Techniques of conducting vocal and instrumental music. Fundamental beat patterns. Discussion and study of terminology, problems of tempo, phrasing, and articulation.
The course assumes basic beat pattern knowledge and covers three areas: (1) symphonic conducting with an instrumental soloist (concerto), (2) symphonic conducting with a vocal soloist (operatic aria), and (3) symphonic conducting of a major modern work involving complete meter changes. Works used include a romantic piano or violin concerto, an operatic excerpt, and a piece such as Petrouchka, The Rite of Spring, or Symphonies of Wind Instruments.
This course emphasizes in-depth score study and elements involved with the formulation of musical ideas, the role of the conductor, and the proper kind of relationship between the conductor and the orchestra. Students gain valuable experience rehearsing and conducting an ensemble. The course utilizes eight keyboards, allowing the formation of an in-class live keyboard ensemble creating a virtual orchestral sound. Each of eight performers play their own individual lines from the score while one person conducts and rehearses the ensemble. Each conductor will be videotaped while in front of the ensemble for further study.
A conducting class class where students conduct other students playing MIDI keyboards that create the sounds of the instruments of an orchestral ensemble. Each student learns all aspects of score preparation and rehearsal techniques. All sessions are recorded for home study.
Fundamental beat patterns, basic conducting technique, phrasing and articulation, problems of tempo. Discussion and study of terminology. Lab sessions for choral application of classroom skills. Geared to the needs of public school music educators. Emphasis on secondary school repertoire.
Fundamental beat patterns, basic conducting technique, phrasing and articulation, problems of tempo. Discussion and study of score analysis. Lab sessions for instrumental application of classroom skills. Geared to the needs of public school music educators. NOTE: Performance on secondary instrument(s) is required.
This course is designed for the student who wishes to further abilities in conducting. Emphasis is on rehearsal techniques and interpretation while working with a live orchestral ensemble.
Detailed attention to typical vocal repertoire with extensive analysis and application of rehearsal techniques as they apply to specific public school groups. More advanced lab sessions for application of classroom principles.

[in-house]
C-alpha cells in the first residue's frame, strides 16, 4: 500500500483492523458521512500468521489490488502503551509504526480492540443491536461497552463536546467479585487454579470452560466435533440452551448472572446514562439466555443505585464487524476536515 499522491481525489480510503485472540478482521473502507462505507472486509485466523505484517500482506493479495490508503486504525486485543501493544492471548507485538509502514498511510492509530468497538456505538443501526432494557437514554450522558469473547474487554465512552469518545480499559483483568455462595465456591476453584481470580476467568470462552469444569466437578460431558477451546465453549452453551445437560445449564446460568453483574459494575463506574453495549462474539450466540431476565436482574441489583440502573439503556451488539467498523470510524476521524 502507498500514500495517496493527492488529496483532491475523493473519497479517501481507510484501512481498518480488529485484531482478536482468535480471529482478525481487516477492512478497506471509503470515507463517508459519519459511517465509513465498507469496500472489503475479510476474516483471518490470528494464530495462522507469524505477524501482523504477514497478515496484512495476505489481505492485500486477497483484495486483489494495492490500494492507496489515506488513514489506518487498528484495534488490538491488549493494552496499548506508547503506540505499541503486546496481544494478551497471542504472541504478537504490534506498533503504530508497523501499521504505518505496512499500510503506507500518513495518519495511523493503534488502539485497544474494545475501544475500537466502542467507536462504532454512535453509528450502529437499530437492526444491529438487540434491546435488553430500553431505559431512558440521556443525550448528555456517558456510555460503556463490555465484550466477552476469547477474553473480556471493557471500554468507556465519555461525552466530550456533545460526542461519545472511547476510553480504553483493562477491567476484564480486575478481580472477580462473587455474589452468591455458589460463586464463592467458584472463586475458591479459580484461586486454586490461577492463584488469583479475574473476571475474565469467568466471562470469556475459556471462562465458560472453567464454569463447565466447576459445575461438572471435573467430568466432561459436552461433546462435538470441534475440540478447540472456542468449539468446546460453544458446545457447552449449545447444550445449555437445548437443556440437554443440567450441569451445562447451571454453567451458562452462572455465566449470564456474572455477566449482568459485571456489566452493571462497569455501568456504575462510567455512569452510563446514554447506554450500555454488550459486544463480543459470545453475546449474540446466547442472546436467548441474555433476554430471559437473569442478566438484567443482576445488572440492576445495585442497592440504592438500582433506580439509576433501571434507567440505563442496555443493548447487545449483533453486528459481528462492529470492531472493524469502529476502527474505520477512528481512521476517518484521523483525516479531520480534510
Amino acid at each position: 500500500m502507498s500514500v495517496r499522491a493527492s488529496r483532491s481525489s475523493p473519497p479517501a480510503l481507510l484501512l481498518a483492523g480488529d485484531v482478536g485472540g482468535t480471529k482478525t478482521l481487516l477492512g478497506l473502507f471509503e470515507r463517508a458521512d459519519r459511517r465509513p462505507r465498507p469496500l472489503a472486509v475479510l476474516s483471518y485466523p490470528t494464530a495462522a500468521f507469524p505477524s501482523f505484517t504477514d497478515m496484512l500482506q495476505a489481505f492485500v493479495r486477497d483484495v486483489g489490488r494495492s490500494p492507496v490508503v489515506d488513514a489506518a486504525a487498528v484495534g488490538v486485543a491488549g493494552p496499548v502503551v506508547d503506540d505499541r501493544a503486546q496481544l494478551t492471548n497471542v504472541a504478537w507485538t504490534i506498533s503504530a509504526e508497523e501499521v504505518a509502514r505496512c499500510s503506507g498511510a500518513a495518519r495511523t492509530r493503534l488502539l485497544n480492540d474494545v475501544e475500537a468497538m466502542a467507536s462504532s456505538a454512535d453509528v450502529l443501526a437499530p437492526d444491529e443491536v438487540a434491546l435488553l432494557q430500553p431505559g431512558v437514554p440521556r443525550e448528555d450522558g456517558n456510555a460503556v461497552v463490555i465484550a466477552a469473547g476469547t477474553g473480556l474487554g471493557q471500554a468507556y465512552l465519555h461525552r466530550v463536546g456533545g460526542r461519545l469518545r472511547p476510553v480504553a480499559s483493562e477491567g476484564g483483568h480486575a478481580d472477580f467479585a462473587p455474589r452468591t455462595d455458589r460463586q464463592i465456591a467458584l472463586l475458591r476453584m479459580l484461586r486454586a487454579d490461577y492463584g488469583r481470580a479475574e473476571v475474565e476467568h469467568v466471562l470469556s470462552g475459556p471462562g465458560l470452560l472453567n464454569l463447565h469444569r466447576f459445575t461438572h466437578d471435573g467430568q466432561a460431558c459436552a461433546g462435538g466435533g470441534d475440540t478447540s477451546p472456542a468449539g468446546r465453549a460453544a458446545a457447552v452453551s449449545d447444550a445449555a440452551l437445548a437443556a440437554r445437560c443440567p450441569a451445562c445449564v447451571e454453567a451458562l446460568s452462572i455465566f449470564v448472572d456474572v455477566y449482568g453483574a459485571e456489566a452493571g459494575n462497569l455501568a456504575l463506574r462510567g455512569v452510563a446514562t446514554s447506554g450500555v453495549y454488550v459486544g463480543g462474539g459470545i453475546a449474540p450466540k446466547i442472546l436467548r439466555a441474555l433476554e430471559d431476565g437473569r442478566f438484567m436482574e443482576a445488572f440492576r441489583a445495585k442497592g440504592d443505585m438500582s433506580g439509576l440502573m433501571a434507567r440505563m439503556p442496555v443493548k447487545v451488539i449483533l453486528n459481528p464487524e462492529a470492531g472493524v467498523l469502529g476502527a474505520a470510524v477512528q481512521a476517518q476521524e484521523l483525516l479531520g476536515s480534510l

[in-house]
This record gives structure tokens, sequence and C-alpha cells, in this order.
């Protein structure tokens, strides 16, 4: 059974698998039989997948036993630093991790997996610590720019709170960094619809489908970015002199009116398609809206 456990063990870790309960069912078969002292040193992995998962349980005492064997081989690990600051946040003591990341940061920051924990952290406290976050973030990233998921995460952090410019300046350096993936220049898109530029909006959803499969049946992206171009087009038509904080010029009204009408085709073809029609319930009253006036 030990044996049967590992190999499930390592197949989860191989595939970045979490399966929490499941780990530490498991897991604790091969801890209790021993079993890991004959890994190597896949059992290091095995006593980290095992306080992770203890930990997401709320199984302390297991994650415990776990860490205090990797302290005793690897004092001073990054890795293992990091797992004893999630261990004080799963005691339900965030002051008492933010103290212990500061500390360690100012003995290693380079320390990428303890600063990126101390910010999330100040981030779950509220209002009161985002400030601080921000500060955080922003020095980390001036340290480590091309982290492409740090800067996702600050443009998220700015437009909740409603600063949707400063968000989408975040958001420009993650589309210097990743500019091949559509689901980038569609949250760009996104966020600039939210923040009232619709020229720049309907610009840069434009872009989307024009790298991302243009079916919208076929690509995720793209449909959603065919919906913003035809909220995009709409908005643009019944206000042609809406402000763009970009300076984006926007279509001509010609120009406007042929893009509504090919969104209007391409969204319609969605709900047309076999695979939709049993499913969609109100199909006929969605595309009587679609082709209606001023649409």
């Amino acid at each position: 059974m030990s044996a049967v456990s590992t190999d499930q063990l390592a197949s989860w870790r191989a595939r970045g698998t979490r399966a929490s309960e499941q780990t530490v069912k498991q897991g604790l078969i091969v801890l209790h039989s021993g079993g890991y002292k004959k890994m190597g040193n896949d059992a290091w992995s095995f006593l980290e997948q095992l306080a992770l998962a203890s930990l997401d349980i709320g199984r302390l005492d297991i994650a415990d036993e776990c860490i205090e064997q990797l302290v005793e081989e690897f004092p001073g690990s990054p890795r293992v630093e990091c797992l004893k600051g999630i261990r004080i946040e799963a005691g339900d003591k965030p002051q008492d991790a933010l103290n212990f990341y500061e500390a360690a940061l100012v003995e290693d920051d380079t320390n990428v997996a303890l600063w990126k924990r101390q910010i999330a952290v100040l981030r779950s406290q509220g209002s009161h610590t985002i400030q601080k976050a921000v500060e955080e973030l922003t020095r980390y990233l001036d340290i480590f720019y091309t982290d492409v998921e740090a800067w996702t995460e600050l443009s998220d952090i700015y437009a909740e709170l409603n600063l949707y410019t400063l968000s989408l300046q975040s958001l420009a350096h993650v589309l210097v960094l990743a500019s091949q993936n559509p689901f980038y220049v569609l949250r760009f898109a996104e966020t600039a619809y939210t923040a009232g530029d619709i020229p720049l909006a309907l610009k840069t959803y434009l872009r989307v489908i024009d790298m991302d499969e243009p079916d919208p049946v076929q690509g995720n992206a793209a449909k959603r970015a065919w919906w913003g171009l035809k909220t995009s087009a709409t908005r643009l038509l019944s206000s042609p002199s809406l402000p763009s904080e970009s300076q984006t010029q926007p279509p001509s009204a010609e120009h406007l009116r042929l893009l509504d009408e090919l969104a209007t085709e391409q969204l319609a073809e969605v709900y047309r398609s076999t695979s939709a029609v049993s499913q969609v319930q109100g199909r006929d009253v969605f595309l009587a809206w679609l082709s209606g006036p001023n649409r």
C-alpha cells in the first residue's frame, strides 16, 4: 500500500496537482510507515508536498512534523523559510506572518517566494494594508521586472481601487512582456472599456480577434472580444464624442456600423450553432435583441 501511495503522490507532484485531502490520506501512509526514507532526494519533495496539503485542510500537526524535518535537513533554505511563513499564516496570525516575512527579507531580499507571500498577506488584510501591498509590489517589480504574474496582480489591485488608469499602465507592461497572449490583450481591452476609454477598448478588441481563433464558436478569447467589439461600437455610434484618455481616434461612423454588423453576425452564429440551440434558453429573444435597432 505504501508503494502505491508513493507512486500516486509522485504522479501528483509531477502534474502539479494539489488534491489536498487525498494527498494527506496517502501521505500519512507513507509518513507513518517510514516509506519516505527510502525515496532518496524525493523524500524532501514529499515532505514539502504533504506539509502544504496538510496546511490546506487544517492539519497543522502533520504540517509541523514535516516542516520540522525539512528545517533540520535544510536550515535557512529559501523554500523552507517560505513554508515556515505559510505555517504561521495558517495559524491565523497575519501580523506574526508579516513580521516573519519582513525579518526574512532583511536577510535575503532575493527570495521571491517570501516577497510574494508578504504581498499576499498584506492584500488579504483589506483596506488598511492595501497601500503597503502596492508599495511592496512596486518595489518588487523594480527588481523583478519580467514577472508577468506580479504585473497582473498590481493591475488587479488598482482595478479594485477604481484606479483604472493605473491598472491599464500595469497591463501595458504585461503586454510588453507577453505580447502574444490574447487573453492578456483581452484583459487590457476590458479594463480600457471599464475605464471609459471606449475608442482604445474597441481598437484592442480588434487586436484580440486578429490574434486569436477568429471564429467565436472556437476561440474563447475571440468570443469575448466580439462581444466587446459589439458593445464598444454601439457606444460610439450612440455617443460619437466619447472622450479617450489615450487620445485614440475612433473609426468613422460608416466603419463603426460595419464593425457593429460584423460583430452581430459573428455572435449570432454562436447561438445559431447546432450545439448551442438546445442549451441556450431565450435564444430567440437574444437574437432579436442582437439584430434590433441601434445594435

Detailed attention to typical instrumental repertoire with extensive analysis and application of rehearsal techniques as they apply to specific public school groups. More advanced lab sessions for application of classroom principles. NOTE: Performance on secondary instrument(s) is required.
This is a hands-on, lab-style course, focused on skills particular and unique to theater conducting. Each student will choose a different musical from a list of possibilities and during the course of the semester will prepare, analyze and conduct parts of it. Additionally, all students will conduct each other. Students will also sing, play, and read dialogue for each other in order to simulate specific, relevant theater conducting situations.
This is a lecture/discussion class, which begins with a brief history of the modern American musical and basic definitions of theater terminology. Topics discussed will cover the period from the 1920s through the present, following the development of the musical from its song-and-sketch and European operetta roots to the modern integrated music drama. The body of the course follows the journey of a show from its inception through to closing night. Each participant will choose a songwriter or songwriting team as a subject for an in-depth presentation for the rest of the class. Basic theater terminology will also be taught and students will be tested on history and theater craft.
This is a course designed to benefit both conducting students and vocalists who wish to hone their theater skills. Conducting students will observe the instructor coaching singers in theatrical material, both in performance and audition settings, eventually taking over the coaching under the instructor's supervision. The format is much like a master class. Each vocalist will have his/her moment to perform each week. Text and character analysis; choosing and fully realizing the dramatic action of the material; and determining the appropriate vocal style, correct key, and song's routine is discussed in each case. Emphasis is on the dramatic elements of the material as a basis for musical decisions, and how musical and theatrical aesthetics inform each other. Basic elements of song structure will also be addressed for the benefit of both singers and coaches. Vocalists may rehearse off-hours with conducting student/accompanists if they wish, but part of the training involves singing with pianists they have not rehearsed with to in order to improve communication skills with accompanists and simulate actual audition conditions.